‘The Robot of Sherwood’ gives another hint at why the Doctor first fled from Gallifrey. This comes from Robin Hood, phrased in such a way that it would at first see to be part of his own legend. It is then revealed that this is the tale that Clara told Robin.
It could be that Clara changed some details so that Robin would bond with the Doctor over a similar cause. Yet the Doctor doesn’t dispute the interpretation and Clara, having lived through his time stream, might be in a privileged position to know the truth about what happened.
We have few televised details about the Doctor’s family and his station on Gallifrey. The title of Time Lord does suggest privilege but there have been few indications of wealth. This might indicate how the Doctor seems to have money to begin with and have difficulty with the concept of working.
The Doctor Who novel ‘Lungbarrow’ indicates that the Doctor does come from an important Prydonian House but the impression given is that they don’t live in luxury. The period covered in the book might be after they’ve fallen on hard times.
Robin Hood suggests that the Doctor was aware of how the rest of the universe lived and couldn’t stand it. That he stole the TARDIS to fight the good fight. This does seem to differ greatly to how we first meet the Doctor and his own account.
The impression given in ‘An Unearthly Child’ and other early stories is that the Doctor and Susan were wanderers. There were certain time periods that they found interesting but until Barbara and Ian joined them they weren’t interested in helping others.
‘Into The Dalek’ has the Doctor revealing that he didn’t even know what type of person he would be until he met the Daleks. This suggests that it is this encounter that made him first want to become a heroic figure.
We do know that the Doctor looked up to the heroic figure of the Corsair. There have also been several mentions of myths and legends that the Doctor knows well. It isn’t too much of a stretch of the imagination that there was always a romantic side to the Doctor, who aspired to one day be a hero himself.
If we keep with the parallel of Robin Hood we could question who was doing the oppression? It could be that it was the way the Time Lords themselves were treating the rest of the universe that compelled the Doctor to leave the comfort of being a Time Lord and fight for the ‘common’ people.
Certainly there have been incidents in which the Time Lords have treated the rest of the universe poorly. The greatest example of this is ‘The Trail Of A Time Lord’ where it is revealed they moved Earth, causing much destruction, to hide their secrets.
In ‘Remembrance of the Daleks’ it is revealed that the Doctor hid the Hand of Omega when he visited London in 1963. Rather than being a trap for the Daleks (who he hadn’t yet met) he could have taken it to prevent the Time Lords from using it. It could be that there was a plot to use it against innocent people and this was what convinced the Doctor to start his crusade.
This is the reason that he determines that he and Susan are exiles. If he was capable of getting them home they’d be arrested immediately, explaining why he believes they can never return.
Having hidden the Hand of Omega away he keeps a low profile, concerned about Susan. The encounter with the Daleks and other hostile races convinces him that there are other threats that need to be fought but he daren’t while Susan is still in danger.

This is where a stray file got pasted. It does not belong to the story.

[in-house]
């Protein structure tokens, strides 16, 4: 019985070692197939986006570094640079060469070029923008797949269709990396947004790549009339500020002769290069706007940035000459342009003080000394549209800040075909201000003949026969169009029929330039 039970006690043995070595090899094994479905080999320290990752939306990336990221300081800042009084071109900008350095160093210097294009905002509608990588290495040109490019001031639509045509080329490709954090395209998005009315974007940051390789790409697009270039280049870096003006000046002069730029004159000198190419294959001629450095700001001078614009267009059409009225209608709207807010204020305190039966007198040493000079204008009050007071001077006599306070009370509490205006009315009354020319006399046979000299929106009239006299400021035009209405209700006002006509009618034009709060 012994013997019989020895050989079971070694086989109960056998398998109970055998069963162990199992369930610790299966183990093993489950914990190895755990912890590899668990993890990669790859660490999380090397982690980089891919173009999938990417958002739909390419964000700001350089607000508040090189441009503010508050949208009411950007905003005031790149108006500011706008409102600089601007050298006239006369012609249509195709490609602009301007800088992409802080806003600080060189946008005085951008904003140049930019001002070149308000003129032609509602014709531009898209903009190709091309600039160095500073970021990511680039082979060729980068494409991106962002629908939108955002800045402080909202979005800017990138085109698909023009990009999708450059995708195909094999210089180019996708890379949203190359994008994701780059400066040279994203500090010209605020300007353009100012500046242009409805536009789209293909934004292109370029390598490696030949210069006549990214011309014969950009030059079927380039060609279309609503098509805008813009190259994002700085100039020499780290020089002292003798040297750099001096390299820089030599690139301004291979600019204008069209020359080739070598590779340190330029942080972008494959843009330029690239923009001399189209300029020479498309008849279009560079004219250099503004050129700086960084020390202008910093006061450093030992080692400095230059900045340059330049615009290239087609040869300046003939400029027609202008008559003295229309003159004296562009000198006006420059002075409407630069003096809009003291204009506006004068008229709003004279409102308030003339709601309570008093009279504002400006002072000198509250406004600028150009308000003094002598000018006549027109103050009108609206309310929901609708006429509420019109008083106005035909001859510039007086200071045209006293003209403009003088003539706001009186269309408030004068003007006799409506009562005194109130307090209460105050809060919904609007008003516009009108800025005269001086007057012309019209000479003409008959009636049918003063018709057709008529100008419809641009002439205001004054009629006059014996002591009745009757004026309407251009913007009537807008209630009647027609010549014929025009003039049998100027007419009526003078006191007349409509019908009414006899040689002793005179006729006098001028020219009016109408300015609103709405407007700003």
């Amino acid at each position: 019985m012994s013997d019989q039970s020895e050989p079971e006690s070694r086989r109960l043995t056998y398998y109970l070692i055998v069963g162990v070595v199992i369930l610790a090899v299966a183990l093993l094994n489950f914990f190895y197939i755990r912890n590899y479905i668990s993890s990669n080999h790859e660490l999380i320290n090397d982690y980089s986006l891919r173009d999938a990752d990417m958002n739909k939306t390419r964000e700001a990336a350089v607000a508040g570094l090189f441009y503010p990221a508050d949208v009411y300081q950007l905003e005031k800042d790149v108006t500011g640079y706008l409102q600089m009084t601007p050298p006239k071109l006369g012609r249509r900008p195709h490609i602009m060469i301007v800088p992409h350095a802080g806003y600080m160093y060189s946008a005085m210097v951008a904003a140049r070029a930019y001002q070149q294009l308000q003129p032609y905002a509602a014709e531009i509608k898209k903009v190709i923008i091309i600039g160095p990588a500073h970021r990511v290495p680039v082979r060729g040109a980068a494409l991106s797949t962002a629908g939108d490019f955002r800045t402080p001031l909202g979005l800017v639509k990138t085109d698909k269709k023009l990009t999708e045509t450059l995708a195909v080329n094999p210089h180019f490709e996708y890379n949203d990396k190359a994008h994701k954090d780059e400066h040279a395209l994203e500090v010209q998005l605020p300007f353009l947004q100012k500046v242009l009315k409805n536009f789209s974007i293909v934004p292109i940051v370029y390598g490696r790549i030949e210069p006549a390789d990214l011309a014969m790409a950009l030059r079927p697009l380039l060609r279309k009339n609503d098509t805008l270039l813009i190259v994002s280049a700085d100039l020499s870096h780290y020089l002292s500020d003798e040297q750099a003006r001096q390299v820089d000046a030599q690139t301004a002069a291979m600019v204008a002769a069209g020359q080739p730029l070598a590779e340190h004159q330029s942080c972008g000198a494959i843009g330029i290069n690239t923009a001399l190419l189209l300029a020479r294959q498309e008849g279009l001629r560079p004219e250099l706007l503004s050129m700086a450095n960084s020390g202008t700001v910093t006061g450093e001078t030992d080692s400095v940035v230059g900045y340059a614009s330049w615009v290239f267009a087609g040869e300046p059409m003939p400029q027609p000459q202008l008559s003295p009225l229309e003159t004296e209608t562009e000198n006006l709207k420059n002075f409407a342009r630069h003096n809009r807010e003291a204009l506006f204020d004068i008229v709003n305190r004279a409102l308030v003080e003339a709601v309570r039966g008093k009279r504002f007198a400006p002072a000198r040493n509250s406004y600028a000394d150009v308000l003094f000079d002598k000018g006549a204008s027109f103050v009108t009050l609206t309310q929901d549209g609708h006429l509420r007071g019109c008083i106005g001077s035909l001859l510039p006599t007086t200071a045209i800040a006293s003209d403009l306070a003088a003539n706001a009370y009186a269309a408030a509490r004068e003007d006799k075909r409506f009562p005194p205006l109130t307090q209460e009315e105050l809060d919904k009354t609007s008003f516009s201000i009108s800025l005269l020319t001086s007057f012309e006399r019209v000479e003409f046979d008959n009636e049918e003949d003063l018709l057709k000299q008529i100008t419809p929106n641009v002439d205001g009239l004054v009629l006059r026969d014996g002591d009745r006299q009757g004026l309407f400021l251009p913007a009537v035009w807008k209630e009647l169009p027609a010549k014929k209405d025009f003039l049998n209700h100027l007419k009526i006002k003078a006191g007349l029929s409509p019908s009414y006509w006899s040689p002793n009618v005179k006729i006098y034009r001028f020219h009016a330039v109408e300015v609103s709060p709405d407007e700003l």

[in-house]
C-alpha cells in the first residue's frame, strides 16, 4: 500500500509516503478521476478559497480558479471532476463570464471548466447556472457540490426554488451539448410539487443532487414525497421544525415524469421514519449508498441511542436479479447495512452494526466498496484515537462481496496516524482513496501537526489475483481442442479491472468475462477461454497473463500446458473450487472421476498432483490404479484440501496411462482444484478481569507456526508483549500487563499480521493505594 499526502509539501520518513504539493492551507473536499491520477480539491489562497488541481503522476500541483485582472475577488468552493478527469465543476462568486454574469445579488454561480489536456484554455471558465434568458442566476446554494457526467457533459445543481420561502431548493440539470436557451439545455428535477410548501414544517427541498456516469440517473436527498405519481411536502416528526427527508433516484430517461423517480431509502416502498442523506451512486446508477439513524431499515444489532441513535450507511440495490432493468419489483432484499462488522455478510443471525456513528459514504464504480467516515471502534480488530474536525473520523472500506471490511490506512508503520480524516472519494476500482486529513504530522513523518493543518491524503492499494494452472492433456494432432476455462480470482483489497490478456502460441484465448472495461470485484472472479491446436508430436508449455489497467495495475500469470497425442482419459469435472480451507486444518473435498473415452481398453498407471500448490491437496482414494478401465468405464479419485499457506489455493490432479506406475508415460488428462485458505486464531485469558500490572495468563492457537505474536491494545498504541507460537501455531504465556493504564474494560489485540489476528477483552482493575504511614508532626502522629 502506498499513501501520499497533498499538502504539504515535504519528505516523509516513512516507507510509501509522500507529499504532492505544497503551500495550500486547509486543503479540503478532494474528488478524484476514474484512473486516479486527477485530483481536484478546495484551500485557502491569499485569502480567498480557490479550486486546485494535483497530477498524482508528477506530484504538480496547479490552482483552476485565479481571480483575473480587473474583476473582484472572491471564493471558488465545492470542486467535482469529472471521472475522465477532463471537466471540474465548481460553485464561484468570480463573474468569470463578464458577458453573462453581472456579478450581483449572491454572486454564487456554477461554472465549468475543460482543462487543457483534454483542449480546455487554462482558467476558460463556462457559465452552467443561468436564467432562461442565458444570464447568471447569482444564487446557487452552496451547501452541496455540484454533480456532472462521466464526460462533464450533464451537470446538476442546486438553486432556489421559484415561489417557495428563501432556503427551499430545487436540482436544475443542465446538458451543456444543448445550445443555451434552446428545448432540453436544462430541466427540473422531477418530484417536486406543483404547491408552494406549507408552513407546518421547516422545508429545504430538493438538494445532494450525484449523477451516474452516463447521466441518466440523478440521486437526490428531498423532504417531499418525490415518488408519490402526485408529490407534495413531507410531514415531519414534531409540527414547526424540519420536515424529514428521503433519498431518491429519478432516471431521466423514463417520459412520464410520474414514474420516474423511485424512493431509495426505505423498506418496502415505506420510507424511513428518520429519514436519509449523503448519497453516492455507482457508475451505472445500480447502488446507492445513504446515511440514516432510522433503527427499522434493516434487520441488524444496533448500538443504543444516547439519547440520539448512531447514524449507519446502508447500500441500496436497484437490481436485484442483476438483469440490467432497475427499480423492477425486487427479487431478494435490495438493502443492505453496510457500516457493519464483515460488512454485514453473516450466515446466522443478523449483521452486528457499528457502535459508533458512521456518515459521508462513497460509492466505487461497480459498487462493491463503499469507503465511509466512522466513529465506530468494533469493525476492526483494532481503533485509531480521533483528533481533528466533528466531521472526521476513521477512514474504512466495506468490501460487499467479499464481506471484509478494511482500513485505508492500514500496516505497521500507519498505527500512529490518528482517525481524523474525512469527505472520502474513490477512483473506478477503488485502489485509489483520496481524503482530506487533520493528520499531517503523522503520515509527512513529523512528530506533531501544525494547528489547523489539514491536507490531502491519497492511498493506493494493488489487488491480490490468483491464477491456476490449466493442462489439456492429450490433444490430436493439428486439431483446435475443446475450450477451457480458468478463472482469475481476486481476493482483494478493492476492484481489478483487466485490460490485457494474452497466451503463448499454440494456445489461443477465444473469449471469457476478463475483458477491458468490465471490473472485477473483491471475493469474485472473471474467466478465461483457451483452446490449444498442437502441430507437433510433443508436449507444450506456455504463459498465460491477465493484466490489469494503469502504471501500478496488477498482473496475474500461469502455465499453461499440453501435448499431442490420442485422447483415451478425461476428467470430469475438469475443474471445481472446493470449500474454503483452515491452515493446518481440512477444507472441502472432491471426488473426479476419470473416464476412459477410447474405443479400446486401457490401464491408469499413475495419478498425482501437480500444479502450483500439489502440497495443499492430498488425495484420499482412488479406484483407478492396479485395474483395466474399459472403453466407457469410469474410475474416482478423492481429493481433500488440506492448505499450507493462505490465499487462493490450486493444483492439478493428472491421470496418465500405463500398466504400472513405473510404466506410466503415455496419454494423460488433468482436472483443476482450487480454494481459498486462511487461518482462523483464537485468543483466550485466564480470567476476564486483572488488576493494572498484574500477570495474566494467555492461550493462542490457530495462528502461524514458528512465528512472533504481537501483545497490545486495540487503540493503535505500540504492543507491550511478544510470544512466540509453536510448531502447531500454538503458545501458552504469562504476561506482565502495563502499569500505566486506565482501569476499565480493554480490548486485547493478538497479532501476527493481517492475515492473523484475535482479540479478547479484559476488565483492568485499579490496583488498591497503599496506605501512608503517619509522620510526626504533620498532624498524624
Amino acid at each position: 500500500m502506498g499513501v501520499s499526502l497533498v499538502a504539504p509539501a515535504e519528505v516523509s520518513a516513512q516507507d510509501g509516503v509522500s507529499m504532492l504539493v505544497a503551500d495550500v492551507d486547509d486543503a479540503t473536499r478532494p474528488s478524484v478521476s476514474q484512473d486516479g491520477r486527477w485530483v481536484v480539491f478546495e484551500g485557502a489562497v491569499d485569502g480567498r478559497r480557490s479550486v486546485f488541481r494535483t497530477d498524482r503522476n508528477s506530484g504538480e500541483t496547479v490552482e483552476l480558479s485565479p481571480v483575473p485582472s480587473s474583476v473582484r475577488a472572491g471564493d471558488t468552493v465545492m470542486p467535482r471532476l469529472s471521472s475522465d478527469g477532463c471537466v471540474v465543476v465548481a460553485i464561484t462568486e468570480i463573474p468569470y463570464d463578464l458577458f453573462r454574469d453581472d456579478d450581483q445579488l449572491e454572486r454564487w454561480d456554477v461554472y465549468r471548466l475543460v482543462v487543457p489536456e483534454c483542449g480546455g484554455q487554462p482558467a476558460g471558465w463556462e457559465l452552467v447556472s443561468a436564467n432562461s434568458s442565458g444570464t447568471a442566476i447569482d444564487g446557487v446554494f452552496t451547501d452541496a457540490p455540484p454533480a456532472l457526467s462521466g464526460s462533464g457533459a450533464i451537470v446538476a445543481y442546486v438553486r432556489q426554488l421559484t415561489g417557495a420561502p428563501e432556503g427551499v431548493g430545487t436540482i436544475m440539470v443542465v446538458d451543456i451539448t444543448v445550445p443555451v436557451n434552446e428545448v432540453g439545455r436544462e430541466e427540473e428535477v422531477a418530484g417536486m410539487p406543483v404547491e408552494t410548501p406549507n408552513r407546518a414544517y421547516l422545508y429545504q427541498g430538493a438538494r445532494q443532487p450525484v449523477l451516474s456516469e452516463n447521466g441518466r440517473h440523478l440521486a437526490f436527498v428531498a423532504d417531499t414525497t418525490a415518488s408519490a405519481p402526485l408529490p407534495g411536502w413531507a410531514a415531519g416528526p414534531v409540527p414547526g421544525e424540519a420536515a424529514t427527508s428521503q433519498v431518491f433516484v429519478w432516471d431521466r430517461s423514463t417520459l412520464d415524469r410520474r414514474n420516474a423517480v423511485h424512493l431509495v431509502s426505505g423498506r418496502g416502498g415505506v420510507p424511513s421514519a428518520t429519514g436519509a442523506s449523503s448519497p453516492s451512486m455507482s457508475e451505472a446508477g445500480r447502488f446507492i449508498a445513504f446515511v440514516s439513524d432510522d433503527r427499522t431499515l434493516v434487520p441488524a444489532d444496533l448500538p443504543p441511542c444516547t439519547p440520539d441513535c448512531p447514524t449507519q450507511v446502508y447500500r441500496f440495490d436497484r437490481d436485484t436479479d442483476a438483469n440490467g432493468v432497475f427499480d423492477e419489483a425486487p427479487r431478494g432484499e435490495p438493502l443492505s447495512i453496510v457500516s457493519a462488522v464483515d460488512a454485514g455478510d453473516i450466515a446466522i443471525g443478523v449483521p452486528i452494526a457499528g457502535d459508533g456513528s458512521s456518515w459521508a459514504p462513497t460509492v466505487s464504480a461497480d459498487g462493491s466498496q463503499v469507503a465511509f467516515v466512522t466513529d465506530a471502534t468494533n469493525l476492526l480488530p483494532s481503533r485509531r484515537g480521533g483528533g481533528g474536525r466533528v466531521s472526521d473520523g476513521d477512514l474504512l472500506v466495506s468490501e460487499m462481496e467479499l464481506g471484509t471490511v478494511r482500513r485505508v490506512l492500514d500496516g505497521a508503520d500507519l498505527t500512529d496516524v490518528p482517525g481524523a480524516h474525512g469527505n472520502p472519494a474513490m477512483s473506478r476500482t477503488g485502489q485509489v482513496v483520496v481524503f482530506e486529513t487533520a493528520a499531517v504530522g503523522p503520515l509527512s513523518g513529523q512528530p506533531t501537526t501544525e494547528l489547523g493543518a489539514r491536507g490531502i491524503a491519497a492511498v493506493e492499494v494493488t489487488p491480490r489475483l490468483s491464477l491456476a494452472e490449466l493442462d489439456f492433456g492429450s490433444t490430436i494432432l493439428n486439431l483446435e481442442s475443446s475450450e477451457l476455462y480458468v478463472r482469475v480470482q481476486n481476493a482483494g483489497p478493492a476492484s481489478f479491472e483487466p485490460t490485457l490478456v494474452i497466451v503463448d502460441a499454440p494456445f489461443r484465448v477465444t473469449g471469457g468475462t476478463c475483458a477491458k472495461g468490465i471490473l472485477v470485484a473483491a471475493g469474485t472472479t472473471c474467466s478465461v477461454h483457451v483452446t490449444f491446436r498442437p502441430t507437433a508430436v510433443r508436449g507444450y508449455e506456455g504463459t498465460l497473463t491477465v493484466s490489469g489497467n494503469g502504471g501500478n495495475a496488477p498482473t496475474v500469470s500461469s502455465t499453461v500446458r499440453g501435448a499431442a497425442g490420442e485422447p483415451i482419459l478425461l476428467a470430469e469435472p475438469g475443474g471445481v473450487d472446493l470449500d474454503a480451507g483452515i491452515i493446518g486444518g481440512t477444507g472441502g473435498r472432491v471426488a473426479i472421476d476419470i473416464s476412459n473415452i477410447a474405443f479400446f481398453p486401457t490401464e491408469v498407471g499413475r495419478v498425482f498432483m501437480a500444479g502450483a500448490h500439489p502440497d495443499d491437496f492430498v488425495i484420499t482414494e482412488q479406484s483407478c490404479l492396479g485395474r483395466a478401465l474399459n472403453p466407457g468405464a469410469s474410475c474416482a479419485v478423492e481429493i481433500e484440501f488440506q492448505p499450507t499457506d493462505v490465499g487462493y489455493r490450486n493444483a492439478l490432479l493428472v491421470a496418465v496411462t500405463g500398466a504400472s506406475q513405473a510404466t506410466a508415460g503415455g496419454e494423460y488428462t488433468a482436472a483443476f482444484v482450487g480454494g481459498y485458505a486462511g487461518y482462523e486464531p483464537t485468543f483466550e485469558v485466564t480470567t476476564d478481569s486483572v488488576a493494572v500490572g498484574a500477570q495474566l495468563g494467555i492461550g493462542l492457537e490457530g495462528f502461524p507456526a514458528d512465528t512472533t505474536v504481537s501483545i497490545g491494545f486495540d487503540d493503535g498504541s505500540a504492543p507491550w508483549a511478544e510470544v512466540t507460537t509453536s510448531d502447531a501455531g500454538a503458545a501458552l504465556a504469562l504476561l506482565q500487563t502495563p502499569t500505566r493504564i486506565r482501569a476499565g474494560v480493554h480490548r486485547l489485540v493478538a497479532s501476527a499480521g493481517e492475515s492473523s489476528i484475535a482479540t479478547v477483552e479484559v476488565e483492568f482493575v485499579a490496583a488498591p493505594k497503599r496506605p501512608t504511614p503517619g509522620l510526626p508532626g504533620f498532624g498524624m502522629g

Once he has made sure she is safe on Earth the Doctor becomes bolder. By his 2nd incarnation he has embraced his role as professional resistance fighter. Yet he is still afraid of his people, making it a huge sacrifice to contact them in ‘The War Games.’
The Doctor had his memories suppressed or removed prior to his 3rd Incarnation. It could be that they took this opportunity to remove the incriminating evidence that turned the Doctor against them.
This could explain why he is willing to work for them in his 3rd incarnation and doesn’t protest at the presence of Romana in his 4th incarnation. By his 6th incarnation he is reminded again how corrupt they are.
Using this interpretation, that the Doctor objected to the oppression of the Time Lords, there are opportunities for 1st and 2nd Doctor adventures where he does take a stand against his own people.
It could be that the Doctor knew about other ways in which they were controlling and oppressing the rest of the galaxy. When the TARDIS lands in the vicinity of where these plans are in progress he could try to stop them.
The Doctor would probably not reveal the true identity of the enemy they face to his companions. He’d also take extra care to prevent the Time Lords from identifying him or capturing the TARDIS.
This allows you to continue the Robin Hood parallels where the Doctor is a true outlaw, opposing the Time Lords. There could be a reoccurring villain, assigned to restore order and bring the Doctor to justice.
There could be later adventures in which the Doctor discovers that he was once opposed to his own people. This might begin as a mystery, with the Doctor initially believing he has been framed for crimes against his own people (possibly by the Master) only to discover he had a very good reason to do the crimes he is accused of.
This could influence whether the 11th and 12th Doctor want to free the trapped Time Lords. Was the corruption restricted to a select few (like the President and High Council) or is the entire race guilty of elitism?
Time Lord PCs could fin themselves on either side of the conflict. They could join the Doctor in his crusade, only to find he has suddenly changed sides, or they could be oblivious Time Lords in good standing puzzled why the Doctor is working against his own people.